Not Safe For Work

Not Safe For Work

lunedì 3 settembre 2018

There’s a difference between kinky and abusive and we need to be clear about that

by Rebecca Reid

When I was a teenager I moved to London and spent lots of my time messing around on the BDSM scene.
Now, I’m not saying that London’s underground sex scene is perfect, but one thing it is really good about is educating newer members about the difference between kinky and abusive.
Lots has changed since I found the fetish scene, nearly a decade ago. Kinky sex is no longer the preserve of a dedicated community. It’s common. Really, really common. Whether you want to experiment with rough sex, bondage, breath play, spanking or slapping, it’s all on the table.
I regularly hear stories from friends who’ve gone home with people they met on Tinder and found themselves getting spanked during sex, without any consent or negotiation. 

(Picture: Ella Byworth for Metro.co.uk)

That’s the thing about kinky sex. 
It had a negotiation. 
The protracted process of contract negotiation in 50 Shades of Grey might not be realistic, but the element of discussion definitely is. 
If you’re planning to have kinky sex with someone from the world of BDSM, they’ll ask you about limits. Preferences. Hard limits and soft ones, likes and dislikes. They won’t (or at least they absolutely shouldn’t) just start tying you up. But because the kinky sex has become separated from this niche community which had its own rules and regulations, the idea of negotiation and pre-agreed limits are no longer an automatic given. 
If you’re in a relationship where kinky sex isn’t a thing, the rule is pretty clear: you just don’t hit your partner at all. Ever. But if you’re a kinky person who likes spanking, or any other type of hitting, suddenly that boundary is blurred. It’s those blurred lines which make it possible to excuse abusive behavior as kinky behavior. 

Informed consent 
The number one difference between playing at rough sex and assaulting your partner is consent. 
You cannot be too clear about consent. Talk about it, discuss it over message or email. Ask direct questions. Do not assume. Just because someone is happy for you to slap their face doesn’t mean they’ll be happy for you to pull their hair. It might seem dry or dull, but you need to understand exactly what your partner’s limits are before you start trying things out. You do not ever just hit someone and see how they react – even if it’s gentle. 

Safe word 
I know safe words sound a bit silly, but they’re really important. If you’re playing with a safe word then the submissive partner always had a control switch, which means that the play is less likely to get out of hand. Some experienced partners will play without safe words, which is kind of controversial even among the BDSM community. But honestly if you’re not super confident in your partner’s sexuality, just use one. 

Negotiation 
An abusive partner will push the person they’re having sex with past where they feel comfortable, either trying to force them to try things they don’t want to talk, take more extreme pain or submit to kinky sex when they’re not in the mood.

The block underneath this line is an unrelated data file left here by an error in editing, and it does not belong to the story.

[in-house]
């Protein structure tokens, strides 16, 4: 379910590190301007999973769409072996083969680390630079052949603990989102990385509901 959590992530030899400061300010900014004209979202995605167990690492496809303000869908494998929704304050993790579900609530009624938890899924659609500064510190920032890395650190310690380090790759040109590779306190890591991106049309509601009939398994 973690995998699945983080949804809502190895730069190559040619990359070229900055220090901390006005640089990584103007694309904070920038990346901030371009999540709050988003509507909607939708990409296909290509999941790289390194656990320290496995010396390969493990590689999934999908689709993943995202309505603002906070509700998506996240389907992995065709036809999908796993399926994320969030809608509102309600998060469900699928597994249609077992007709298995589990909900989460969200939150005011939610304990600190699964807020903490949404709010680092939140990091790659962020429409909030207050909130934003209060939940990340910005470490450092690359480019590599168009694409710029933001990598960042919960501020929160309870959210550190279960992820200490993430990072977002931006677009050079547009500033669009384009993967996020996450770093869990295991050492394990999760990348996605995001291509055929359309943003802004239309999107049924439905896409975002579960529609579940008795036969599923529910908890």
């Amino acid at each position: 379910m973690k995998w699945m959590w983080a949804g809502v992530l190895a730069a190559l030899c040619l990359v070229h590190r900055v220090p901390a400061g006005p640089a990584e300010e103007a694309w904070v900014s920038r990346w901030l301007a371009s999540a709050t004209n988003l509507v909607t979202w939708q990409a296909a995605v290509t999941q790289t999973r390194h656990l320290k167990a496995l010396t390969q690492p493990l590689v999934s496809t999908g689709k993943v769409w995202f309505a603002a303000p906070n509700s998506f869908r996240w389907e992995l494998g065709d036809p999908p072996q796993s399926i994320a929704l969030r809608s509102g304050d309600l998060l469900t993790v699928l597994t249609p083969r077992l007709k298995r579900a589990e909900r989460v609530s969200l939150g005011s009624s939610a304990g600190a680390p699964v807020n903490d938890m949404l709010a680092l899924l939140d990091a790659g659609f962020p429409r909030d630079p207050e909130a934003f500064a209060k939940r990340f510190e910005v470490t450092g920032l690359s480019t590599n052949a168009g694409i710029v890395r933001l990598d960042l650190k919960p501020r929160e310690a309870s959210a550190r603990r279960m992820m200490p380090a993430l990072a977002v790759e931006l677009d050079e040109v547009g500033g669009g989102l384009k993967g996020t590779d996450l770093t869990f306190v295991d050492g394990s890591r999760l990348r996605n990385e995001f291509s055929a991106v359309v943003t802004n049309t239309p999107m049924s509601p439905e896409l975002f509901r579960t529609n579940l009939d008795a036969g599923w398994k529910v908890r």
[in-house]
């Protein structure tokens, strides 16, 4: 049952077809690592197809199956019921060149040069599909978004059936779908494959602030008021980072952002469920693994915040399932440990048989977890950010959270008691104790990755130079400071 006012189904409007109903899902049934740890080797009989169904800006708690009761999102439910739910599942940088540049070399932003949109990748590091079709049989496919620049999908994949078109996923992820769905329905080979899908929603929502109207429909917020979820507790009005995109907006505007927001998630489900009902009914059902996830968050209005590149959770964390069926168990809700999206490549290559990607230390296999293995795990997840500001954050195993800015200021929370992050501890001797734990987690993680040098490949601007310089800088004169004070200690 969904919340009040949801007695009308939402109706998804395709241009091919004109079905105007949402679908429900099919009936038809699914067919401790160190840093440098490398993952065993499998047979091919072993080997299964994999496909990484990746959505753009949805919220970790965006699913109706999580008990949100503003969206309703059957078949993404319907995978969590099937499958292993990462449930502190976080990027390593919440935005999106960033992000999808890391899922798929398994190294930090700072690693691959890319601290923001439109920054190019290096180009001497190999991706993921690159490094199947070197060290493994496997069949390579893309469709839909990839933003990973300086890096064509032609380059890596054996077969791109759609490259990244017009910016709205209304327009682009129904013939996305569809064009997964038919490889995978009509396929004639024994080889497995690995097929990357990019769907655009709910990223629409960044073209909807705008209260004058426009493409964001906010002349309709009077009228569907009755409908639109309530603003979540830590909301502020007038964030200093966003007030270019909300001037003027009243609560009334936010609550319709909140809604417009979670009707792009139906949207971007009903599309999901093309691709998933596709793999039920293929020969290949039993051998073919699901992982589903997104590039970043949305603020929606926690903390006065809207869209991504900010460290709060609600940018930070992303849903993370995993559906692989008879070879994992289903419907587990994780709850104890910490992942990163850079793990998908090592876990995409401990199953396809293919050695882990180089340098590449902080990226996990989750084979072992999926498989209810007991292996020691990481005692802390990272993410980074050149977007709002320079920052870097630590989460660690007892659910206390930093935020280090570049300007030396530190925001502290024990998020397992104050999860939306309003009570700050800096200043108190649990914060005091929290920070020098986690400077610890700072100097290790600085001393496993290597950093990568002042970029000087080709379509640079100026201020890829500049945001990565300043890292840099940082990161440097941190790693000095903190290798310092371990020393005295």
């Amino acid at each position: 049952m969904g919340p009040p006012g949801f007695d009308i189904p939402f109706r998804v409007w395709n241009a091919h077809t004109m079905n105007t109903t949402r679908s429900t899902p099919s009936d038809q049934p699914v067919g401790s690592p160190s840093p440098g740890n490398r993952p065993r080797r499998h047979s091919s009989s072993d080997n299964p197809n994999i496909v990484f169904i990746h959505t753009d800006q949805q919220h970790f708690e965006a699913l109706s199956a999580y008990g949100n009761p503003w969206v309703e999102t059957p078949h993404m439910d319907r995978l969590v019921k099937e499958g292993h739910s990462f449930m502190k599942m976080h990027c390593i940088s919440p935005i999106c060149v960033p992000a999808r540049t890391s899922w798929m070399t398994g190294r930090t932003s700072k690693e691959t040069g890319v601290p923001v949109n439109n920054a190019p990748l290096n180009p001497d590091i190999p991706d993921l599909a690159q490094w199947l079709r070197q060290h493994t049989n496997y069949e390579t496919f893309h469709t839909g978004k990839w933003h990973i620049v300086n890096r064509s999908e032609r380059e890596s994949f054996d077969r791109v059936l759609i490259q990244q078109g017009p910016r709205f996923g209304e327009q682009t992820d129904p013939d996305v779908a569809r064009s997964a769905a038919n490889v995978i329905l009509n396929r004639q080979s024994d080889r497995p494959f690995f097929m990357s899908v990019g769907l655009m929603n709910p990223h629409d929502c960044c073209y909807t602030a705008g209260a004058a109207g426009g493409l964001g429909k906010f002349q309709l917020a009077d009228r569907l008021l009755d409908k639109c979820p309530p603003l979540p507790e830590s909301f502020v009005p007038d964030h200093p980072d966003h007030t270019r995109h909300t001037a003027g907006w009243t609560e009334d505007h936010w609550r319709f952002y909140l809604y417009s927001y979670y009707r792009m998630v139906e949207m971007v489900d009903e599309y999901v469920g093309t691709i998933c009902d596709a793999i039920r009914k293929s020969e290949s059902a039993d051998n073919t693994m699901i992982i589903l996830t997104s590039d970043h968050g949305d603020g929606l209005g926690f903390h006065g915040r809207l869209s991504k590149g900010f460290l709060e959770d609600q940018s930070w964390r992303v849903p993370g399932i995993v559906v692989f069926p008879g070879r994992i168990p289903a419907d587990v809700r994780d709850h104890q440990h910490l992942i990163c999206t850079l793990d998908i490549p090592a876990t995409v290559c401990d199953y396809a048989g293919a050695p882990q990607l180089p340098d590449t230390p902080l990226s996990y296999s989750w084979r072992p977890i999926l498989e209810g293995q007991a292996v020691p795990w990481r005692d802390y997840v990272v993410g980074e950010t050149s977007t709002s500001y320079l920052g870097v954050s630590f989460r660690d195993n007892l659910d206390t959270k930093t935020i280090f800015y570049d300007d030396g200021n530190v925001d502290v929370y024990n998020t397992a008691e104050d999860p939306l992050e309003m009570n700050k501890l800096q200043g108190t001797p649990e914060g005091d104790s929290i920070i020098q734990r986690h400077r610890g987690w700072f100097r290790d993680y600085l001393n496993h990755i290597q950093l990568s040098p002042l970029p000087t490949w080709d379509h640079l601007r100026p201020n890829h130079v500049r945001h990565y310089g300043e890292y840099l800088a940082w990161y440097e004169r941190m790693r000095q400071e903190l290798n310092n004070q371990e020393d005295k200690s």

Just because someone has consented to have their hair pulled or to be spanked before doesn’t mean that you have carte blanche for the rest of forever. It’s certainly never, ever okay to hit your partner out of the blue just because you’ve done it before. 

Emotional support 
A really good sign about a sexual partner is that they can cope if something goes wrong. If your partner uses their safe word, you should be apologetic, understanding and kind. You should never, ever treat them like they’ve failed and you certainly shouldn’t just keep doing what you were doing before but a bit more gently. 
Safe wording isn’t a disaster, but it’s a moment to take stock and reflect on what happened and how to avoid it happening again. Similarly, it’s abusive to emotionally blackmail your partner into playing with you if they don’t want to. They don’t need an excuse to say no. Just because kinky sex was hot last week doesn’t mean that you’re done with vanilla forever.

Aftercare 

You have to accept that if you’re having very rough or kinky sex with another person, you owe them aftercare if they need it. It’s unacceptable to have very kinky sex with someone and then not reply to their messages. You’ve gone through something intense which has released all sorts of endorphins. You owe that person some aftercare. Aftercare can be anything from hanging out together talking to providing sugary drinks and emotional support. But if you’ve just acted out all of your filthiest fantasies, you owe your sexual partner that much. If you don’t want to keep seeing the person you’ve done this with, that’s fine, but you need to respectfully explain that. It’s very bad form to ghost someone you’ve bruised. 

The bottom line is this: 
Anyone who makes you feel guilty about how hard you’re willing to play or for having limits is abusive and you should end your connection with them immediately. 
Anyone who makes you feel that you’re worthless or unwanted if you won’t have sex with them is not a good partner – even if you’re not in a formal relationship. 
Anyone who has had intense kinky sex with you and then denied you emotional support afterwards is not someone you should sleep with again.

Read more: https://metro.co.uk/2018/06/11/difference-kinky-abusive-need-clear-7616653/?ito=cbshare
Twitter: https://twitter.com/MetroUK | Facebook: https://www.facebook.com/MetroUK/

Nessun commento:

Posta un commento

Copyright

Copyrighted.com Registered & Protected 
9659-NUMU-ZC4E-QPRG

AddToAny